If we really knew what we’re doing in Canada, we’d pay more attention to the presidential election in IndiaJul 24th, 2012 | By Randall White | Category: In Brief
Pranab Mukherjee was elected President of India last Thursday, July 19, 2012. The results of the election were announced by the country’s electoral authorities on Sunday, July 22. Mr. Mukherjee will be sworn into office at the Central Hall of Parliament House in New Delhi tomorrow, Wednesday, July 25, by the Chief Justice of India SH Kapadia.
India today is a much more important country for the world at large than it used to be. Reports from Business Week in the USA and BBC News in the UK nicely summarize what busy anglophone citizens of the world need to know.
As explained by Business Week: “Mukherjee, 76, defeated Purno A. Sangma, 64, a former speaker of the lower house of parliament … for the largely ceremonial post. Mukherjee won more than double the number of votes cast for his opponent in an electoral college of federal and state legislators … The president oversees the creation of a government in the event of a hung parliament and can in rare circumstances send some bills back to lawmakers for reconsideration. The next general election is due by early 2014.”
BBC News has helpfully added some further nuances: “India’s media has applauded the election of former finance minister Pranab Mukherjee as the new president … The position is largely ceremonial but he could help determine who forms the next government after elections in 2014 if there is no clear winner … Mr Mukherjee’s term runs for five years … He replaces Pratibha Patil, who was India’s first woman president … The Indian Express said… the ‘aloof and apolitical president’ had always been ‘something of a misnomer’ in India … ‘Under Mr Mukherjee’s watch, it is just as well that the myth is poised for a burial’ … The Indian Express said Mr Mukherjee would face ‘manifold challenges, and not just in government formation in 2014, if no party or alliance gets a majority’ … The 2014 elections are not expected to produce a clear result. In that case, the president will play a decisive role.”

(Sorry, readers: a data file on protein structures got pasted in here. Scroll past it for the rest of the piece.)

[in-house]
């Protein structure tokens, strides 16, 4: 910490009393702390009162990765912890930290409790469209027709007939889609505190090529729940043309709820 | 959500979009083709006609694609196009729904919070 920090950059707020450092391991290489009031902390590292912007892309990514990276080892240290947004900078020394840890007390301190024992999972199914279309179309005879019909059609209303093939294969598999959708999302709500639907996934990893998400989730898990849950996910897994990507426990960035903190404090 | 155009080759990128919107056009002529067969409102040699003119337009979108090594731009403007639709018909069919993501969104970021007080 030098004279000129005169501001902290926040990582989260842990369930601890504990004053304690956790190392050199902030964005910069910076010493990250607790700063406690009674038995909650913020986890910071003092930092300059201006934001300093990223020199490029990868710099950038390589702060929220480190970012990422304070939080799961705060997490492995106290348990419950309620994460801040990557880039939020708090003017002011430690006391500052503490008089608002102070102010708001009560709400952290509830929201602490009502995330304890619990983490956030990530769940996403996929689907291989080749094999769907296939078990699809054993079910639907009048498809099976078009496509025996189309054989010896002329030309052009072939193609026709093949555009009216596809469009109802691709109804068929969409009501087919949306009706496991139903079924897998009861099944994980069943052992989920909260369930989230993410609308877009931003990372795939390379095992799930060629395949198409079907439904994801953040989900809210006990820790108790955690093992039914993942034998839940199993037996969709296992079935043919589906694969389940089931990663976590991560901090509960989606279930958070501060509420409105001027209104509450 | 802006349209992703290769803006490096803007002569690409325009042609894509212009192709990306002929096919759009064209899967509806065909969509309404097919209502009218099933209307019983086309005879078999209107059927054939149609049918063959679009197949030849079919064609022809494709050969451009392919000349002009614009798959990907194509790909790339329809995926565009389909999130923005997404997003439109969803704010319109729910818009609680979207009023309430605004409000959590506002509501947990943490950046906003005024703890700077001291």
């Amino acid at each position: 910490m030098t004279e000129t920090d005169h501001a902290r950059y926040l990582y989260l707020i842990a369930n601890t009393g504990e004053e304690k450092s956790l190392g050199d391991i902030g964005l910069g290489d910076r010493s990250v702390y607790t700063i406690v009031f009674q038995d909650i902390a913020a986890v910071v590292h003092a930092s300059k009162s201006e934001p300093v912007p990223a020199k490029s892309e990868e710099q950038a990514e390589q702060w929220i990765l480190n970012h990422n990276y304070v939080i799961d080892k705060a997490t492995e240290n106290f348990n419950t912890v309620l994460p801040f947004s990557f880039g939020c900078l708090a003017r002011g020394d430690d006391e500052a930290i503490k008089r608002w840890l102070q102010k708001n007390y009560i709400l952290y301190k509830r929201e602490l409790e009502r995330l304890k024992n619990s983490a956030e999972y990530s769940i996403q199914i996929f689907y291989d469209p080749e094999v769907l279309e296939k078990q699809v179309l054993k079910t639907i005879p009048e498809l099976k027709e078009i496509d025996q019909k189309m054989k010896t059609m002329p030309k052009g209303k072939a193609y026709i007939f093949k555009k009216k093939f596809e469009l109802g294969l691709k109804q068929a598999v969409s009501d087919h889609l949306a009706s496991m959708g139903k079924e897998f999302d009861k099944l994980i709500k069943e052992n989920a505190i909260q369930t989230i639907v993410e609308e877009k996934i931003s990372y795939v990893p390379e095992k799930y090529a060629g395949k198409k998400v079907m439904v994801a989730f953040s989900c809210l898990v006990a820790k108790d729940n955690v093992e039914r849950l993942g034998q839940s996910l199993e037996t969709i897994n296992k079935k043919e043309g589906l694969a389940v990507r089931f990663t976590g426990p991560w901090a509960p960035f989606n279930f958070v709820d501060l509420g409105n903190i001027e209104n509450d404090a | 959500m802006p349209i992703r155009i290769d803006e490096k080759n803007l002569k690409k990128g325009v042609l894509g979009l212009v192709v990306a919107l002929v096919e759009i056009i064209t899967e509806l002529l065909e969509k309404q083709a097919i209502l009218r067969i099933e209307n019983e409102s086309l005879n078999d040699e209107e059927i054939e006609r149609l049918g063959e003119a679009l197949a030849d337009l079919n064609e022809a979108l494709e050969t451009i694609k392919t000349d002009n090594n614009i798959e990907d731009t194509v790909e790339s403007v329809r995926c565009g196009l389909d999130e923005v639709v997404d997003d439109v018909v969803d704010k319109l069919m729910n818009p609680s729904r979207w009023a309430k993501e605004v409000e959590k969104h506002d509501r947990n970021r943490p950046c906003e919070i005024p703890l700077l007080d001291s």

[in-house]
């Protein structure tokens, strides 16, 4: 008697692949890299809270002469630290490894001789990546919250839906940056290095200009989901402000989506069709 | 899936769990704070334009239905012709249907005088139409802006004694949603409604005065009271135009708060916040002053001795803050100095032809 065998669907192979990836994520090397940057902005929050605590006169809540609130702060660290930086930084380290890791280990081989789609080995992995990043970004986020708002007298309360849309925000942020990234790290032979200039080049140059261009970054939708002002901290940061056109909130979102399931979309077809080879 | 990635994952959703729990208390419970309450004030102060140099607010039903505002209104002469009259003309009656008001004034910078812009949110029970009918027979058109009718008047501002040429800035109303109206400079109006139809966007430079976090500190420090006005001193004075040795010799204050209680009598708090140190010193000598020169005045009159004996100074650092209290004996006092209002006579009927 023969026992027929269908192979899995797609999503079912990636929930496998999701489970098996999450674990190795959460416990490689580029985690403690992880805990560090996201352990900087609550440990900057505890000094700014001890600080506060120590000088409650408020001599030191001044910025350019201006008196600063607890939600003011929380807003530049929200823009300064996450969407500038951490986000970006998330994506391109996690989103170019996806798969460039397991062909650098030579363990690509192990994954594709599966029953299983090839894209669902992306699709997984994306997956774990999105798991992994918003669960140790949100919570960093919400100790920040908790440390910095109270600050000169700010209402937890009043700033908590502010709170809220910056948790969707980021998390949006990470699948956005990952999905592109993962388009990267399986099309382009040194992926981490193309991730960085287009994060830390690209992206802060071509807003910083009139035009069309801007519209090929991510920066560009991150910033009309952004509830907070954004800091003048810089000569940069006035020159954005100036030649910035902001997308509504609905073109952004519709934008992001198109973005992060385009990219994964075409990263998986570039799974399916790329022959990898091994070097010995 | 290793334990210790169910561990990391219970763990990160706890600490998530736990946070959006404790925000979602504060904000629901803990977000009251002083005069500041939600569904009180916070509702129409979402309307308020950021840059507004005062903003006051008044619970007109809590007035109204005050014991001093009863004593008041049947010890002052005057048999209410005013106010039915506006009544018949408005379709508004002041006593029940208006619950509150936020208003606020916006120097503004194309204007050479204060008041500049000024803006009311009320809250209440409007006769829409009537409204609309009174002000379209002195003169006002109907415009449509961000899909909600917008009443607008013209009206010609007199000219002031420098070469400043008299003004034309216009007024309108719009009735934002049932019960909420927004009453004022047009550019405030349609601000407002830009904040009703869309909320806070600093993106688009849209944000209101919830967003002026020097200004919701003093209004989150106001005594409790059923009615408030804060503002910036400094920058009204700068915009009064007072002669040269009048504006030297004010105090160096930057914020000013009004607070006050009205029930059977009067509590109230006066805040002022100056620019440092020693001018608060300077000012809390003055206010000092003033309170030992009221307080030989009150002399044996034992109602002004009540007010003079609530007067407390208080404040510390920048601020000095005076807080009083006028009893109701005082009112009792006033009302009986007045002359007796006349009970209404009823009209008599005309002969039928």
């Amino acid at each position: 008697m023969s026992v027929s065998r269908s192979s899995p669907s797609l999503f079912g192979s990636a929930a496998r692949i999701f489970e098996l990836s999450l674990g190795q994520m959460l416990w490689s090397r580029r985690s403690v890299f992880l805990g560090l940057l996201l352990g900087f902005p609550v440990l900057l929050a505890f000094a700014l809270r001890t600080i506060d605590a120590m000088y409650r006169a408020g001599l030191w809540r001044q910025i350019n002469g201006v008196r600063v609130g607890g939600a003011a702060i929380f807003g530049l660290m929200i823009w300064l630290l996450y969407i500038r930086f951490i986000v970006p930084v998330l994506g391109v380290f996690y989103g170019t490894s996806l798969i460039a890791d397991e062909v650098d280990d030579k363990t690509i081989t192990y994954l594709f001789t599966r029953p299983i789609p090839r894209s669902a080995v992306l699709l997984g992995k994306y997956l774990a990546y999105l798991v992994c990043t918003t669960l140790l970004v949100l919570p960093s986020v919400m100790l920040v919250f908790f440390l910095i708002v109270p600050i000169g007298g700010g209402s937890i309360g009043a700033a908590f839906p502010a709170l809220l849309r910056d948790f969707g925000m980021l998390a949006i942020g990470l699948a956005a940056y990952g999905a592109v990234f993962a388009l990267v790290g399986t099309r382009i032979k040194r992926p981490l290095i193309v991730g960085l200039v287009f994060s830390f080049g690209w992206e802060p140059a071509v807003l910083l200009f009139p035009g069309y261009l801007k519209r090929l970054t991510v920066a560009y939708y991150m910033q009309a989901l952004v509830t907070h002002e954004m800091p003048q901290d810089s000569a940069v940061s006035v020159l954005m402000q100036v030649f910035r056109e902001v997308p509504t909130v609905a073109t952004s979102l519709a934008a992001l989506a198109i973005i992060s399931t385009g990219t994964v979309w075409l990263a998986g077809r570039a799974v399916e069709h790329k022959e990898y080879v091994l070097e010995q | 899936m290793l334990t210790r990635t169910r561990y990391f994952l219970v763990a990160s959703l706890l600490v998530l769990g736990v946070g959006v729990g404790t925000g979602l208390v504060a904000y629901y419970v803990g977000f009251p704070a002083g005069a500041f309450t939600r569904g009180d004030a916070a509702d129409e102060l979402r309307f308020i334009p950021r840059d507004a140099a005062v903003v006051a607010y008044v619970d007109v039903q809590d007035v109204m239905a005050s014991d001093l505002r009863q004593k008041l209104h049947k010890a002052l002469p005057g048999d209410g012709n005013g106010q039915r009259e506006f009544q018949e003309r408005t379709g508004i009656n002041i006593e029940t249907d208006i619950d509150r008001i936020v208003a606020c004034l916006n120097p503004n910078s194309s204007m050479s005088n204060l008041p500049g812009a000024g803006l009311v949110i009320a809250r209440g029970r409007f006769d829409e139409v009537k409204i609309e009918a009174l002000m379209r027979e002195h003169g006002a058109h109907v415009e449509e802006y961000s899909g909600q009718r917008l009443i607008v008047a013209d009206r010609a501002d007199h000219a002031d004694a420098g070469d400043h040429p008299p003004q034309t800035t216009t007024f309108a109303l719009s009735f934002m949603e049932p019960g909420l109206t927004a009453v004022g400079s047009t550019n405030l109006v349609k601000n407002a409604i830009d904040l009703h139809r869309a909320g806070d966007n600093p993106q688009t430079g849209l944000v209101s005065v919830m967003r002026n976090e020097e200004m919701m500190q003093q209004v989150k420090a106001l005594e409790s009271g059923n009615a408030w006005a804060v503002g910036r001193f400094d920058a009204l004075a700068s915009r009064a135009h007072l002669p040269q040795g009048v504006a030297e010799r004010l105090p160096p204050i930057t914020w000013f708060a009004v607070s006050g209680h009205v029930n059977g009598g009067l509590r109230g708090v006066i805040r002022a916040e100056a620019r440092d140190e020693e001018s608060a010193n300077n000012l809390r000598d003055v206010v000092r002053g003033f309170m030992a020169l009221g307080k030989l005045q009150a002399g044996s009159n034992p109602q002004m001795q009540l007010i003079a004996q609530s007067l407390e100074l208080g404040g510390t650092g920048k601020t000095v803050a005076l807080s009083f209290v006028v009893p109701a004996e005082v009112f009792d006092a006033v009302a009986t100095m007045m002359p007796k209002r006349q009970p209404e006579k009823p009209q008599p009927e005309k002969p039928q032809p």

All this should have some particular interest for us in Canada as well. India, like Canada, is a so-called Westminster-style parliamentary democracy — a form of government that prevails in more than a few parts of the global village nowadays, as a legacy of the old empire on which the sun never dared to set. Even with Pranab Mukherjee’s election as president, the top political job in the Indian parliamentary democracy will continue to be held by Prime Minister Manmohan Singh — at least until the 2014 general elections, when all the people of India will vote.
President Mukherjee will be playing a role essentially like that of Governor General David Johnston in Canada today, who also has a five-year term. (Except that India long ago did away with the mystical legal fiction that its ultimate head of state is the British monarch, of whom the resident local person who actually does the job is, symbolically at least, a mere representative!)